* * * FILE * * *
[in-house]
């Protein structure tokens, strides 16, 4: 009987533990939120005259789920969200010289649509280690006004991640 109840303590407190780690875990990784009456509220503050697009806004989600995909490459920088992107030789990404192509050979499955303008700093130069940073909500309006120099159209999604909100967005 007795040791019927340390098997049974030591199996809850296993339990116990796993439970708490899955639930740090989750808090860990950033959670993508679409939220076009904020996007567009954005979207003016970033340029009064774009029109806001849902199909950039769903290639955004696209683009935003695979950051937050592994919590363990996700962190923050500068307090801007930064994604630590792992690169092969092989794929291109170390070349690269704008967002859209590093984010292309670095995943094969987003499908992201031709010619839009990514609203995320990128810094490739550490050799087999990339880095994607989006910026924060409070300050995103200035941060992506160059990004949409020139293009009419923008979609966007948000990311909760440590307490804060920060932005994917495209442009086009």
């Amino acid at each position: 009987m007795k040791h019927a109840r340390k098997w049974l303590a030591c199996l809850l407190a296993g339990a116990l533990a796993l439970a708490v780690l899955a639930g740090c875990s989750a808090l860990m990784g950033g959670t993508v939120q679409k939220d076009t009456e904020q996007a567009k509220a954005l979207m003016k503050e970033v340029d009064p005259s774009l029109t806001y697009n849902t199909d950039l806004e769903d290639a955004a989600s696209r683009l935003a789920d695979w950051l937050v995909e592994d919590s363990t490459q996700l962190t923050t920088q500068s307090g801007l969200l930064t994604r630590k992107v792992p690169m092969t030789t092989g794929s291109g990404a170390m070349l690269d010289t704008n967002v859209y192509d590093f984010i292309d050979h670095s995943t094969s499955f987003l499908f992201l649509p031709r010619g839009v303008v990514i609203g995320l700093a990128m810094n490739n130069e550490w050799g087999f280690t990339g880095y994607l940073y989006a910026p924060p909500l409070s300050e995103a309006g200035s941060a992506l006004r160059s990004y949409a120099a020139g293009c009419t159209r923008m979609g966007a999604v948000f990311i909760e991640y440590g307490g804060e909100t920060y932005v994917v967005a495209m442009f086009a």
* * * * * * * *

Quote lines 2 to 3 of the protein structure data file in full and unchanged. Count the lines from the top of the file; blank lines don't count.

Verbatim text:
């Protein structure tokens, strides 16, 4: 009987533990939120005259789920969200010289649509280690006004991640 109840303590407190780690875990990784009456509220503050697009806004989600995909490459920088992107030789990404192509050979499955303008700093130069940073909500309006120099159209999604909100967005 007795040791019927340390098997049974030591199996809850296993339990116990796993439970708490899955639930740090989750808090860990950033959670993508679409939220076009904020996007567009954005979207003016970033340029009064774009029109806001849902199909950039769903290639955004696209683009935003695979950051937050592994919590363990996700962190923050500068307090801007930064994604630590792992690169092969092989794929291109170390070349690269704008967002859209590093984010292309670095995943094969987003499908992201031709010619839009990514609203995320990128810094490739550490050799087999990339880095994607989006910026924060409070300050995103200035941060992506160059990004949409020139293009009419923008979609966007948000990311909760440590307490804060920060932005994917495209442009086009």
């Amino acid at each position: 009987m007795k040791h019927a109840r340390k098997w049974l303590a030591c199996l809850l407190a296993g339990a116990l533990a796993l439970a708490v780690l899955a639930g740090c875990s989750a808090l860990m990784g950033g959670t993508v939120q679409k939220d076009t009456e904020q996007a567009k509220a954005l979207m003016k503050e970033v340029d009064p005259s774009l029109t806001y697009n849902t199909d950039l806004e769903d290639a955004a989600s696209r683009l935003a789920d695979w950051l937050v995909e592994d919590s363990t490459q996700l962190t923050t920088q500068s307090g801007l969200l930064t994604r630590k992107v792992p690169m092969t030789t092989g794929s291109g990404a170390m070349l690269d010289t704008n967002v859209y192509d590093f984010i292309d050979h670095s995943t094969s499955f987003l499908f992201l649509p031709r010619g839009v303008v990514i609203g995320l700093a990128m810094n490739n130069e550490w050799g087999f280690t990339g880095y994607l940073y989006a910026p924060p909500l409070s300050e995103a309006g200035s941060a992506l006004r160059s990004y949409a120099a020139g293009c009419t159209r923008m979609g966007a999604v948000f990311i909760e991640y440590g307490g804060e909100t920060y932005v994917v967005a495209m442009f086009a």